5 Health Benefits of Tea

Cup of tea in the sun

All over the world, people love a good cup of tea  and thats not just down to the taste. Research has found that due to the antioxidants contained within tea, drinking it regularly can help boost your body’s overall health as well as actually ward off some pretty serious conditions. Here’s a little more detail on how your morning cuppa is helping to keep your health in check.


Antioxidants, in plain English, are molecules that help fight free radicals in your body, free radicals being nasty compounds that can cause harm if their levels become too high. Green and white teas  especially, are packed with antioxidants and so are a great source to help boost your health and reduce cell damage in the body. The antioxidants you gain from drinking tea can help reduce the development of a whole host of illnesses. From blood clots to diabetes, heart disease and stroke, drinking at least 2 cups of tea a day can help reduce cell damage and therefore your risk of developing such diseases.

Improve Focus

As well as caffeine, tea also contains a chemical called L-theanine, an amino acid which can further improve your alertness and focus. Due to the effects of L-theanine on the brain, drinking tea has been found to help people focus for longer periods of time. Furthermore, whilst other caffeinated drinks such as coffee give you the desired quick burst of energy, it is suggested that tea provides more stable levels of energy that last a lot longer. So if you're looking to improve your focus and energy without those high levels of caffeine, tea might be the way to go.

Reduce Disease

Studies show that drinking tea is a great way to help reduce the risk of developing serious conditions such as heart disease, stroke and cancer. Tea contains a group of antioxidants called flavonoids which can help improve overall heart health. Incorporating these antioxidants into your daily routine can reduce blood pressure and cholesterol levels as well as the risk of any future complications. Similarly, a study carried out over 10 years showed that those who drank at least 4 cups of black tea a day had a 21% lower risk of stroke than those who didn't drink tea at all. Green and black tea may play a further role when it comes to preventing the survival of cancerous cells in the body, regulating growth and reducing new cell development. Whilst tea shouldn't be considered an alternative treatment, and more research is needed to determine the success rate, there is the potential that it helps reduce cancer cell survival.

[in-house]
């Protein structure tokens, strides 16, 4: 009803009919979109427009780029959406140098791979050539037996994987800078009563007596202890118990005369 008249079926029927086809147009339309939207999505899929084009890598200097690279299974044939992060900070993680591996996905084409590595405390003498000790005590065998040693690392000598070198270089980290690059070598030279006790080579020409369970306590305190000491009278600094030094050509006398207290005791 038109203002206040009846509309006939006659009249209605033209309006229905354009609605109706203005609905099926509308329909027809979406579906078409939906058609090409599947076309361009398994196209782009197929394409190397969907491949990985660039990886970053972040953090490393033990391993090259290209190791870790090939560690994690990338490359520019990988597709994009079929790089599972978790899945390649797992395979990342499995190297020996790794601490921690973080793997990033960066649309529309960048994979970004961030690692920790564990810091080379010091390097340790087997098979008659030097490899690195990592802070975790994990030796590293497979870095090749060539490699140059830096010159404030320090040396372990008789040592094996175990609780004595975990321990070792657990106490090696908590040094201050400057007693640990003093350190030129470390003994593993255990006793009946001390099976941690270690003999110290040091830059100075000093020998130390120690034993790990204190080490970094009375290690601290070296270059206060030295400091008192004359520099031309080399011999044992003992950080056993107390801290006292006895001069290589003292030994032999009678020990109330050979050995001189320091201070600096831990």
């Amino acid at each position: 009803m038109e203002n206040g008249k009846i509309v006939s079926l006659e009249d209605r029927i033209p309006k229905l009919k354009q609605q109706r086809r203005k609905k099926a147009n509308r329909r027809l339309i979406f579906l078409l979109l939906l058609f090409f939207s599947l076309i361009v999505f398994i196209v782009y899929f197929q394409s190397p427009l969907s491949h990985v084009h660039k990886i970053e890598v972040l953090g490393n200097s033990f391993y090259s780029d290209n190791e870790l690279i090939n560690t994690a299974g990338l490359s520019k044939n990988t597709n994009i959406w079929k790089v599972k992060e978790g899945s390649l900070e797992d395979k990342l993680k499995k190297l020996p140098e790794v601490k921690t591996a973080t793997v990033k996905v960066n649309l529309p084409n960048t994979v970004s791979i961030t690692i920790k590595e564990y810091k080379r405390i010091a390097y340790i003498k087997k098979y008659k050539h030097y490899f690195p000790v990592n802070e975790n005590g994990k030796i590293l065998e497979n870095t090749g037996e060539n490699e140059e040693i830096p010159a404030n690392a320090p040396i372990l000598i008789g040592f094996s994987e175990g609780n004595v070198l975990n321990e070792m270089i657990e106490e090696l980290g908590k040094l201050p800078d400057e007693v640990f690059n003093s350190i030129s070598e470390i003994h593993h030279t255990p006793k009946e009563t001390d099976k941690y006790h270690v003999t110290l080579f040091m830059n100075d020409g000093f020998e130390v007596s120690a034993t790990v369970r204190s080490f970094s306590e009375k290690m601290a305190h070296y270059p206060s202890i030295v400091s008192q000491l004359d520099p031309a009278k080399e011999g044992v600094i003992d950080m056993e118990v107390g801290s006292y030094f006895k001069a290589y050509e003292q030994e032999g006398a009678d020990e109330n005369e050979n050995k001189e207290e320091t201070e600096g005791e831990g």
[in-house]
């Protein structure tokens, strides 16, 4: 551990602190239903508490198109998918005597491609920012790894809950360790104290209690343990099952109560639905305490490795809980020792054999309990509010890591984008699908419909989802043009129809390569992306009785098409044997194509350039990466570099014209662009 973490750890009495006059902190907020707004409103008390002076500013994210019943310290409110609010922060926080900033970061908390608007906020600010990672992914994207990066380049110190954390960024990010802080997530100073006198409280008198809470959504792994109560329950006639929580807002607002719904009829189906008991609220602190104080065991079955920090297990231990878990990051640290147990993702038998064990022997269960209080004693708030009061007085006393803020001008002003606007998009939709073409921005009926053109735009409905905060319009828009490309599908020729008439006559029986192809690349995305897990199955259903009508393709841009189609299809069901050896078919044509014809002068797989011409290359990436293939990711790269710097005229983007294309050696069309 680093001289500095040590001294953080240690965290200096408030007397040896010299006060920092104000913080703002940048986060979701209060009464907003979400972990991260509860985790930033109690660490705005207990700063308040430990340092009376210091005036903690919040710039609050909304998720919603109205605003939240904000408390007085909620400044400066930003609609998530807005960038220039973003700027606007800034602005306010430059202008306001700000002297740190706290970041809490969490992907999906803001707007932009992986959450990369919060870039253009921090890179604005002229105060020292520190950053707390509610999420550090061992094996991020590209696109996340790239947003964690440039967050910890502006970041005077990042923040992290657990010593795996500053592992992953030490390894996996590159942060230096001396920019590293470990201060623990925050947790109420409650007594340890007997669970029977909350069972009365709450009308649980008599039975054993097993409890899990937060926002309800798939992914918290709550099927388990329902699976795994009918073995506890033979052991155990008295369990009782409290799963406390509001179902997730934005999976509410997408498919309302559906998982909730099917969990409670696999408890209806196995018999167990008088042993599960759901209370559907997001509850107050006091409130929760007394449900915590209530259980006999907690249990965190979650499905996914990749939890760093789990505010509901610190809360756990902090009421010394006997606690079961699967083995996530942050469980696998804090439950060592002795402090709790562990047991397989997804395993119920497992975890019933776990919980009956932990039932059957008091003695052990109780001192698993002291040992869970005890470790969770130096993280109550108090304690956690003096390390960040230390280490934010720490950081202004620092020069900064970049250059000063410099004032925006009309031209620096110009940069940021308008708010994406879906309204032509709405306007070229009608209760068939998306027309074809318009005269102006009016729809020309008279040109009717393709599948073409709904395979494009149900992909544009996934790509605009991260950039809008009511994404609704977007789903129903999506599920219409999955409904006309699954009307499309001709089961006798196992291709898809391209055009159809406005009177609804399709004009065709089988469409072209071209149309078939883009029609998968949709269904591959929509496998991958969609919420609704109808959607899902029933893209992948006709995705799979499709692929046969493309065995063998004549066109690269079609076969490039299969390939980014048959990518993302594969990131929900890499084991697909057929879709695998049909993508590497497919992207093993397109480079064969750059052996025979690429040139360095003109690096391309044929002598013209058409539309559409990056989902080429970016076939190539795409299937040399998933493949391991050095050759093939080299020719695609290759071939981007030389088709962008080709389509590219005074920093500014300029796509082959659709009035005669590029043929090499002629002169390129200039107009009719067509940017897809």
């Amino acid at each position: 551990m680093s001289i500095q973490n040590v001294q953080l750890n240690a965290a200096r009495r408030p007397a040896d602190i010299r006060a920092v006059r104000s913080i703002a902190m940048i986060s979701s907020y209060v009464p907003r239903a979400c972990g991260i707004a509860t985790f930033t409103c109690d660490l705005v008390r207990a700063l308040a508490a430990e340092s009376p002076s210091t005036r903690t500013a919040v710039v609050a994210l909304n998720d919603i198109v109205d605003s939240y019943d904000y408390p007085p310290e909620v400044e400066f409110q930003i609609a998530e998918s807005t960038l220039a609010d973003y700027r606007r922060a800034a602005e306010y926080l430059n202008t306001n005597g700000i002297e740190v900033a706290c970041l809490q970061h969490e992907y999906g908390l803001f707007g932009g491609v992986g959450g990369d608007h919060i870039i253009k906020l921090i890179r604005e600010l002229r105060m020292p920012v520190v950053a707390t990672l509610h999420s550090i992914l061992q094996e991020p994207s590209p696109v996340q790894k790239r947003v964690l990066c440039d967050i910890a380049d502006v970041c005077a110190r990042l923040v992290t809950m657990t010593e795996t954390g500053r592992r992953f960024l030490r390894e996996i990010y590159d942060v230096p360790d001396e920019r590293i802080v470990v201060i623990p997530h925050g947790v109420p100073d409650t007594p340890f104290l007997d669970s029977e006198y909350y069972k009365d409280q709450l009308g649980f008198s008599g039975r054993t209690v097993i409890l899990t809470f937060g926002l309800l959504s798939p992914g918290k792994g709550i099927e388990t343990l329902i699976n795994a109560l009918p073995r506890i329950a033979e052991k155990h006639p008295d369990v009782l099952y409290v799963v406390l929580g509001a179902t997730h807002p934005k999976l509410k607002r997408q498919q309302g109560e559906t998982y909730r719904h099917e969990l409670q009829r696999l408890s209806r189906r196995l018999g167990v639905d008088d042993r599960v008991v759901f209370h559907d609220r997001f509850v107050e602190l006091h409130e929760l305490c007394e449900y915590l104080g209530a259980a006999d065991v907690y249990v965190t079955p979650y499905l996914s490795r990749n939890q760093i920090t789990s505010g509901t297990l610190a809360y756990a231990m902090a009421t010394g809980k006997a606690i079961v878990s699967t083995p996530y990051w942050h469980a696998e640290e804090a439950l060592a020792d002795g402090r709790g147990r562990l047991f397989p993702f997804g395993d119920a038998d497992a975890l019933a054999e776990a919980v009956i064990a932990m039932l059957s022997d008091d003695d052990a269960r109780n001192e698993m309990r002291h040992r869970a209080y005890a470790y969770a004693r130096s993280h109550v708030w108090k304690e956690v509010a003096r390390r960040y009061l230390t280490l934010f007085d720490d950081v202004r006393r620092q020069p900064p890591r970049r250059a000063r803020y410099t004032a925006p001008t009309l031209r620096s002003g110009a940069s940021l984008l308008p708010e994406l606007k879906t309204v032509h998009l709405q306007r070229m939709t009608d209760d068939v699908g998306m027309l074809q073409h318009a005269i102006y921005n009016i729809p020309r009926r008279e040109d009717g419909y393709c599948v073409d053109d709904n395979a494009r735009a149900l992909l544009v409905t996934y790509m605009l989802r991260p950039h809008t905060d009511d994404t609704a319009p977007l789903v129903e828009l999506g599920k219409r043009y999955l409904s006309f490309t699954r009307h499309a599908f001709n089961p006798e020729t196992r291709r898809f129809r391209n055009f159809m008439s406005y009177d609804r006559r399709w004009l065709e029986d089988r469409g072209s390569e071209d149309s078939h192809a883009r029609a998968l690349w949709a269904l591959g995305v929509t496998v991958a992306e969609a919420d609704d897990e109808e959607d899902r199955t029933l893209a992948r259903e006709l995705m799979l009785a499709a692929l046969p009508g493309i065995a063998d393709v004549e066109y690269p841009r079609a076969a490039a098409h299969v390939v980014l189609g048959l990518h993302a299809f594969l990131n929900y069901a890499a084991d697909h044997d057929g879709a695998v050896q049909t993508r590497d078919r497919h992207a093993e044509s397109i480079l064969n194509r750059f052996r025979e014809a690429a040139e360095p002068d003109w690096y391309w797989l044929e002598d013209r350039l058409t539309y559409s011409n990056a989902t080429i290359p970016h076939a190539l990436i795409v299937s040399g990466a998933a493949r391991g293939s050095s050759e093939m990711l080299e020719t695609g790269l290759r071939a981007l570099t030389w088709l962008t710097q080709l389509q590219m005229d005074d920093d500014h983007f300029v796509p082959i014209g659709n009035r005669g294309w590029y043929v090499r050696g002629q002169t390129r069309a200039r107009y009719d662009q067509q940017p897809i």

Whilst, of course, water is still top of the list when it comes to rehydrating the body, research suggest that drinking tea can be just as effective. A study found no significant differences in hydration after participants consumed water or tea and that they in fact offer similar hydrating properties. We usually associate caffeinated drinks with dehydration, but in line with the previously mentioned research, we can class tea as a rich and flavoursome source of water for rehydrating the body.

Better Oral Health

This one might surprise you, but drinking tea can actually help to keep your mouth, teeth and gums healthy. Green and black tea especially, contain a mineral called fluoride which can help reduce tooth decay and repair enamel. Similarly, by controlling the acidity levels in your mouth, tea can further help to keep those cavities at bay. Polyphenols, naturally occurring micronutrients found in plant-based foods, are also found in tea and can help when it comes to gum health. These polyphenols help kill bacteria, reduce gum inflammation and even combat bad breath better than a mint ever could.

So there you have it, five health benefits of tea you perhaps never knew about. Not only is it the heartwarming hug in a mug but a ticket to healthier body and mind, what more could you want!?